Then he went on holiday with his wife near Venice. The rain was so heavy that he returned early, on 19 October, ‘in excellent spirits: calm, rested, tranquil’. By this point, the Supreme Command had been aware for at least three weeks that an attack was imminent on the upper Isonzo. The presence of Germans was rumoured. Even so, Cadorna’s staff did not take the threat seriously. The Austrians had never launched a big offensive across the Isonzo; why would they do so now, with winter at the door?
As late as 20 October, Cadorna did not expect an Austrian offensive before 1918. On the 21st, two Romanian deserters told the Italians the place and time of the attack. They, too, were ignored. Next day, Cadorna escorted the King to the top of Mount Stol, one of the ridges above Caporetto that link the Isonzo valley to Friuli. They agreed there was no reason to expect anything exceptional. On the 23rd, he predicted there would be no major attack, and said the Austrians would be mad to launch operations out of the Flitsch basin. Even on the morning of the 24th, when the enemy bombardment was under way, Cadorna advised his artillery commanders to spare their munitions, in view of the attack on the Carso that would inevitably follow. Rarely has a commander been exposed so completely as the prisoner of his preconceptions. What Clausewitz called ‘the flashing sword of vengeance’ was poised above his head, and he was unaware. He had little idea what was going on in the minds of his own soldiers; imagining the enemy’s intentions was far beyond him.
At 02:00 on 24 October, the German and Austrian batteries opened up along the 30-kilometre front. The weight and accuracy of fire were unprecedented, smashing the Italian gun lines, observation posts and communications, ‘as if the mountains themselves were collapsing’. According to Krafft von Dellmensingen, even the German veterans of Verdun and the Somme had seen nothing like it. Rather than softening up the enemy, the purpose was to atomise the defence. It succeeded with terrible effect, helped by fog and freezing rain, and more significantly by Italian negligence. For the lines on the upper Isonzo were in a sorry state.
After 18 September, the Duke of Aosta put Cadorna’s order into effect on the Carso, placing the Third Army on the defensive. The lines after the Eleventh Battle were incomplete in many places and lacked depth in most. Batteries had to be moved to less vulnerable locations. Communications along and between the lines were poor, especially at the juncture of command areas; they had to be improved. These humdrum tasks also awaited the Second Army, by far the biggest Italian force, deployed between Gorizia and Mount Rombon. Yet its commander, General Capello, was reluctant; he convened his corps commanders and paid lip-service to ‘the defensive concept’ while urging them to hold ‘the spirit of the counter-offensive’ ever-present in their minds. Capello enjoyed a mystical turn of phrase, and what he meant here was not clear. Probably Krafft von Dellmensingen was right when he wrote in his memoirs that Capello had no idea what was meant by a modern defensive battle. He followed up with an order that his commanders must convince the enemy of ‘our offensive intentions’. Again, Capello wanted to go his own way, and again Cadorna shrank from confronting him.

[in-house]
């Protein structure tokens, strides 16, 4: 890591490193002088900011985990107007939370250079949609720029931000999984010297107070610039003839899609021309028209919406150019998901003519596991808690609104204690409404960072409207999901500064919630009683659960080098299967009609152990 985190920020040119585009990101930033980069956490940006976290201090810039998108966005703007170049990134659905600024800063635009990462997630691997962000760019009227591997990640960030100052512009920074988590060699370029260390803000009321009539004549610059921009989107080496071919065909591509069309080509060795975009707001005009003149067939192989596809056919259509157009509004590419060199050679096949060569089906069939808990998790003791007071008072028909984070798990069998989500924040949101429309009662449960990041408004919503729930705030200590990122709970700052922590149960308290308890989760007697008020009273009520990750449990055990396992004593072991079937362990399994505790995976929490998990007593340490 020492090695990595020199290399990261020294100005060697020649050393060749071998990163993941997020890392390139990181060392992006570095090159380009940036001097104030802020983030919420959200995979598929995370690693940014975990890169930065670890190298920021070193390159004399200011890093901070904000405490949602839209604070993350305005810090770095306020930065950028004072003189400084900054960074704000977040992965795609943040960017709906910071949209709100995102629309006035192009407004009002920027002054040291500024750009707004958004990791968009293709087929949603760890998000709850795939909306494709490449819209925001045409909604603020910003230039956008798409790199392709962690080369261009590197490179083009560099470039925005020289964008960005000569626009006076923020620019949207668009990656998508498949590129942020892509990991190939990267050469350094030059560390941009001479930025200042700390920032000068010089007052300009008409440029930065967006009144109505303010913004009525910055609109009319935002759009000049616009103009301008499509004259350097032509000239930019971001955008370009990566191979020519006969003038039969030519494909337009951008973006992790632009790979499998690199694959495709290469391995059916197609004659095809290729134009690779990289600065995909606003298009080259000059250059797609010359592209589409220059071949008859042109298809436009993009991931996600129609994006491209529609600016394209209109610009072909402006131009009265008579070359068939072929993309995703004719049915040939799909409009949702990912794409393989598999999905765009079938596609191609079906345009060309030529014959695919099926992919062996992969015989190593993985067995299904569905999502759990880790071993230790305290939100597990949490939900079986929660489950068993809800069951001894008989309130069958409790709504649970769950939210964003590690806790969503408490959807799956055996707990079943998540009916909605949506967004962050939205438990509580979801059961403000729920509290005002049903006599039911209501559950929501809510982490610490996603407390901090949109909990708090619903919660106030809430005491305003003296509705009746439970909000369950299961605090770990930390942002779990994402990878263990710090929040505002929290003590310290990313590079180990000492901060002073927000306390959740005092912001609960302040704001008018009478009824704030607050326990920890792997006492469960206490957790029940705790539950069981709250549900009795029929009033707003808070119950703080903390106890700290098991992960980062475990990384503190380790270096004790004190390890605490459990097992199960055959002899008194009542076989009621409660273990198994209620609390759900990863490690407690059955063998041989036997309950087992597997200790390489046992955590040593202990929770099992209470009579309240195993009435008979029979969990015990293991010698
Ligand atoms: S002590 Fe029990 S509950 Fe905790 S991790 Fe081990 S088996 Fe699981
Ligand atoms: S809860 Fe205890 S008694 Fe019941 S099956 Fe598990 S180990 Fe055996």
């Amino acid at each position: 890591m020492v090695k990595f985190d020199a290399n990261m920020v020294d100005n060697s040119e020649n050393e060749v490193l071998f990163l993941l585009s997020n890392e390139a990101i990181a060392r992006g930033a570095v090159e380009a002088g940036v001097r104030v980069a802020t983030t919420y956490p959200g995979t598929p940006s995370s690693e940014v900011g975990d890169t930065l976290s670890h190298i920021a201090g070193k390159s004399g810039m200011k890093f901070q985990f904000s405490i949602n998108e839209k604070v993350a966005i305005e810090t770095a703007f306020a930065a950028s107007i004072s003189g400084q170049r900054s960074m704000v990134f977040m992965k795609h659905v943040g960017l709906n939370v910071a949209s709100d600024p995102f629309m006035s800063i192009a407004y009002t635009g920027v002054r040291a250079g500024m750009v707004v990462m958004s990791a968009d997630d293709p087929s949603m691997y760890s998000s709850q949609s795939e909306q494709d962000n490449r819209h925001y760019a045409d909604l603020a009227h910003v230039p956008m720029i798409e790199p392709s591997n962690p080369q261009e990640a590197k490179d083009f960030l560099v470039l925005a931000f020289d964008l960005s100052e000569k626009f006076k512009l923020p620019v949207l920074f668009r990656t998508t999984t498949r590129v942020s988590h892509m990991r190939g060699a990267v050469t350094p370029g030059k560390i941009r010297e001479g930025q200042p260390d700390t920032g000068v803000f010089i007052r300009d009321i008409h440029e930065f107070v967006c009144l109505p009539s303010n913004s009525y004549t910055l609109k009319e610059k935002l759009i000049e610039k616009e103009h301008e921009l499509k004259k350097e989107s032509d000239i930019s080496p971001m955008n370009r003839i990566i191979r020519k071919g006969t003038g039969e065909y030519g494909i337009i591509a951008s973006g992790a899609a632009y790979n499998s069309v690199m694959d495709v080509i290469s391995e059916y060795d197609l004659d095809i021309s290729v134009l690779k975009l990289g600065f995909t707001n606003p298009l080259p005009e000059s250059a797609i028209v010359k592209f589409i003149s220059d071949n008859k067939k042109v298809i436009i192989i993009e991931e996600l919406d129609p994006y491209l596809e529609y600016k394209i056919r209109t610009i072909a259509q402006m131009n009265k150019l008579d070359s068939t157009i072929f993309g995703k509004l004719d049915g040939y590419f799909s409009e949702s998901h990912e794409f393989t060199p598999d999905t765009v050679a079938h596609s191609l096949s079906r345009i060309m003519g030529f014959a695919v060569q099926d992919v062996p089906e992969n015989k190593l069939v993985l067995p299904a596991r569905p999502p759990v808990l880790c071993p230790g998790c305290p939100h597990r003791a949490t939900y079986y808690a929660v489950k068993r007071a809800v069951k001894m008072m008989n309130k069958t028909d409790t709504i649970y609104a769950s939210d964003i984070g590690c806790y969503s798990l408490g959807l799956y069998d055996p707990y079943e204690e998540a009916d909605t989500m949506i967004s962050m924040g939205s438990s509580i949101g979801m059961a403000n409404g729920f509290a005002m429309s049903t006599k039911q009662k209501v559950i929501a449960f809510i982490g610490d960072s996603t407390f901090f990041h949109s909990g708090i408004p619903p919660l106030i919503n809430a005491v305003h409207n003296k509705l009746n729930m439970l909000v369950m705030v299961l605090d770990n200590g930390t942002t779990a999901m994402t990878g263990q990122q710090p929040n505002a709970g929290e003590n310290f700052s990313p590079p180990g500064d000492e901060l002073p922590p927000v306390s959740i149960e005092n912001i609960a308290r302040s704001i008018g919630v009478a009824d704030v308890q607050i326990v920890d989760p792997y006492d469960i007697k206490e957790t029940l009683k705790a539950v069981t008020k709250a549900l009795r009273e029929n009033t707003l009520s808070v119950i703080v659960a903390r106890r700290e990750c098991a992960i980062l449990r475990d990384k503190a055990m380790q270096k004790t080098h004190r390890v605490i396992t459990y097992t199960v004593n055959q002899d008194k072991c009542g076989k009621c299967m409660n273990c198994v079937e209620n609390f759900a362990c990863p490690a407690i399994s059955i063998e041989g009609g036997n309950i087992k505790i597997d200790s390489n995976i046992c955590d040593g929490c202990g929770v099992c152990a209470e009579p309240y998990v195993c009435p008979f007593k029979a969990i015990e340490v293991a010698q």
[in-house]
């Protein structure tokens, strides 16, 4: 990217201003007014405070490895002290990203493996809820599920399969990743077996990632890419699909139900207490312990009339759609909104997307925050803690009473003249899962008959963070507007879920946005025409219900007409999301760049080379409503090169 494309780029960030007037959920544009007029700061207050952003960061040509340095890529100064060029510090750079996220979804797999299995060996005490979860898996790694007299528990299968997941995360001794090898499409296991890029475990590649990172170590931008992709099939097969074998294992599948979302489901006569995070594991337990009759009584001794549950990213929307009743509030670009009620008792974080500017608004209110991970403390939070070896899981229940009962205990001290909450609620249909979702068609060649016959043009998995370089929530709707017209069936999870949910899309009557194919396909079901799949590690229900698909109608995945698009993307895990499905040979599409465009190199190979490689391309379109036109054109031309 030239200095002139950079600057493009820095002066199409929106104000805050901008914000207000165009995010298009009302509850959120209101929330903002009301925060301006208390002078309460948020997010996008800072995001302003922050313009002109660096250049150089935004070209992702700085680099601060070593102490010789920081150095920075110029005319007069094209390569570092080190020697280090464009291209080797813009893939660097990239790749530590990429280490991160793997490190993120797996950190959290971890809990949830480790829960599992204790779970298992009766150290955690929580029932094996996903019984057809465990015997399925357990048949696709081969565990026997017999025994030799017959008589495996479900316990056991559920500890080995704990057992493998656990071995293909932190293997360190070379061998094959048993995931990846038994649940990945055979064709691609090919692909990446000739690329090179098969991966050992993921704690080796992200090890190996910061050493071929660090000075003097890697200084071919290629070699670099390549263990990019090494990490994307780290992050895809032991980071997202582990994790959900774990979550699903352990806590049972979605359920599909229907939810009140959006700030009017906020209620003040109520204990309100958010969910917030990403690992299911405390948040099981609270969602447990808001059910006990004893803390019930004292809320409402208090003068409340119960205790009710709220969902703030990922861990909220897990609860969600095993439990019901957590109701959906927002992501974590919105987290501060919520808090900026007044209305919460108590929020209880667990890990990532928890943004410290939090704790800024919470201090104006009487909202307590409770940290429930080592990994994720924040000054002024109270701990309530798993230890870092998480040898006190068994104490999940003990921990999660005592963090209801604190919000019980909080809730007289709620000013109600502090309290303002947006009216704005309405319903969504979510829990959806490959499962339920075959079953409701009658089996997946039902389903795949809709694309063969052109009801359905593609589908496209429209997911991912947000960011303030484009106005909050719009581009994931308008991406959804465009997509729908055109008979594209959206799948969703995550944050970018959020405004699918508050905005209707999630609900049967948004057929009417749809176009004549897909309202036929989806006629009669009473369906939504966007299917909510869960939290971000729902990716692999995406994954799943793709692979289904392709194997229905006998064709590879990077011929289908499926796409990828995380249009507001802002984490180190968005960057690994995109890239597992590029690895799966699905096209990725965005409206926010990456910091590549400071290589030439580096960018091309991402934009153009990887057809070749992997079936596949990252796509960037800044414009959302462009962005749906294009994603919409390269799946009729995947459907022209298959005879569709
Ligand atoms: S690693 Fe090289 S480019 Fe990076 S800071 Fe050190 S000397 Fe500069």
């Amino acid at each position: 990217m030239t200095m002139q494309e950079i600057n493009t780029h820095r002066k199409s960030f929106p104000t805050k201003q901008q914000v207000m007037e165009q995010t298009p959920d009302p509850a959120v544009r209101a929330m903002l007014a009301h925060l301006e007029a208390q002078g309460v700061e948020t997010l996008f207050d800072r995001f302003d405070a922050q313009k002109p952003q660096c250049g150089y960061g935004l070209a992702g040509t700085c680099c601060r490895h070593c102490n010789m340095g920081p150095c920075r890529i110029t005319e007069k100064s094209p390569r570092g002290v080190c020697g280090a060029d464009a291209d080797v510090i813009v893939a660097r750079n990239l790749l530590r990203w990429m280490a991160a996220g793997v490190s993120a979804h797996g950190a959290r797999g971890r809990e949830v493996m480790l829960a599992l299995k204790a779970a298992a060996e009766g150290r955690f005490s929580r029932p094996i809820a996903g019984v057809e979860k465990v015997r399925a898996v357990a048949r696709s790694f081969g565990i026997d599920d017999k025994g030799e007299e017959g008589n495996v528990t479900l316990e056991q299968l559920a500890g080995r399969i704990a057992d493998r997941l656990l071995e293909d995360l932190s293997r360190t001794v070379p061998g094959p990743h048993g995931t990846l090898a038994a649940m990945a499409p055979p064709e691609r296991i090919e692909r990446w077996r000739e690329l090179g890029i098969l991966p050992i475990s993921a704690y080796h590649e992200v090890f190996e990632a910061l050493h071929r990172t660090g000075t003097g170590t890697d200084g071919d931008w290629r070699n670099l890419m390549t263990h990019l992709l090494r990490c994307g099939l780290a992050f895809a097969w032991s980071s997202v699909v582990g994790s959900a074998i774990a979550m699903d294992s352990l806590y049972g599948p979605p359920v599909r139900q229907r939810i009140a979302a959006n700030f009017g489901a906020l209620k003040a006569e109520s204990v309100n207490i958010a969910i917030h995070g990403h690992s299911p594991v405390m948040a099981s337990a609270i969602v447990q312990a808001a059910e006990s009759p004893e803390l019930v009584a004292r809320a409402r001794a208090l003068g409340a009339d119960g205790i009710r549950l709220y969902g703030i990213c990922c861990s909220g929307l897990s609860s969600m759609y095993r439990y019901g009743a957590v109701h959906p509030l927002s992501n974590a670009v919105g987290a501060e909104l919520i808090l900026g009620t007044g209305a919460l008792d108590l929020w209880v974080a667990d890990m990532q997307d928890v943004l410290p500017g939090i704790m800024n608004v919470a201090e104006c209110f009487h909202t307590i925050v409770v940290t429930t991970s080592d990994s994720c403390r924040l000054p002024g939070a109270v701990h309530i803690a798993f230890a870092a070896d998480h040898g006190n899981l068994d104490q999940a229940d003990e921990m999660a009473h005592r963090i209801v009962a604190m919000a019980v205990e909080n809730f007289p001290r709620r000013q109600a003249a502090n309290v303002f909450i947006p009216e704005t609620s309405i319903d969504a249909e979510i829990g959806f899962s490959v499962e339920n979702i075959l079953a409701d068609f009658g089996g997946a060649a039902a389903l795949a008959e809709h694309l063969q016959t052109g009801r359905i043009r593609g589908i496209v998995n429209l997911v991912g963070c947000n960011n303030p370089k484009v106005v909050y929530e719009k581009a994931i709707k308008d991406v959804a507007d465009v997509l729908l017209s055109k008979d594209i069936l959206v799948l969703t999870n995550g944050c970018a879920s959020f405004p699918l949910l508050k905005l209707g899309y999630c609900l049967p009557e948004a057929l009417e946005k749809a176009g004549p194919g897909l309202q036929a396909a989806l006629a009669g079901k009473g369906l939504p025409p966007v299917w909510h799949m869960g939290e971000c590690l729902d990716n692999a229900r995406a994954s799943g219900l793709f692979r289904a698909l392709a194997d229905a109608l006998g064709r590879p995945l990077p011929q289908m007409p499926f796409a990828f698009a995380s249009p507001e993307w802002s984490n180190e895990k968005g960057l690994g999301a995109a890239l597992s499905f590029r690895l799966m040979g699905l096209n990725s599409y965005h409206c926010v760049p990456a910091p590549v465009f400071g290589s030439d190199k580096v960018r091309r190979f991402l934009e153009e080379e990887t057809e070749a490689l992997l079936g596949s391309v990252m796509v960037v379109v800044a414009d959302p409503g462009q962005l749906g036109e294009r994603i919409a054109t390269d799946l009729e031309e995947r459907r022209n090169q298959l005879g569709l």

This confusion was most harmful on the Tolmein–Rombon sector, which was woefully undermanned. Of the Second Army’s 30 divisions, comprising 670,000 men, only ten were deployed north of the Bainsizza plateau. The northern sector had seen little significant action since 1916, and the Supreme Command judged that the mountains formed their own defence. For the same reason, none of the Second Army’s 13 reserve divisions was located north of Tolmein. East of the Isonzo, the troops were concentrated in the front line, depriving the second and third lines of strength, while the mountainous terrain would make it difficult to bring reserves forward, even supposing they could be transferred in time to be effective.
Despite these defects, nothing much was done until the second week of October. By this time, Capello was laid low with a recurrent gastric infection and nephritis. Sometimes he relinquished command and retired to bed or to a military hospital in Padua. This did not improve the efficiency of his headquarters, however. With Capello breathing down his neck and the Supreme Commander ignoring him, the interim commander’s grip was less than assured.
Illness did not shake Capello’s conceit. On 15 October, he was still talking about ‘the thunderbolt of the counter-offensive’. Four more days elapsed before Cadorna unambiguously rejected his request for extra reserves to bolster a visionary operation to push the Austrians back by six kilometres. Another four days passed before Capello explicitly dropped the idea of a counter-offensive. He did not commit himself to Cadorna’s defensive design until late afternoon on 23 October: less than 12 hours before the start of the Twelfth Battle. Incredibly, Cadorna failed to see that the practical unity of his command had been compromised, perhaps beyond repair. There was no clenched fist in charge of the army, as his father had insisted there must be. His worst nightmare had come true, and he could not see it.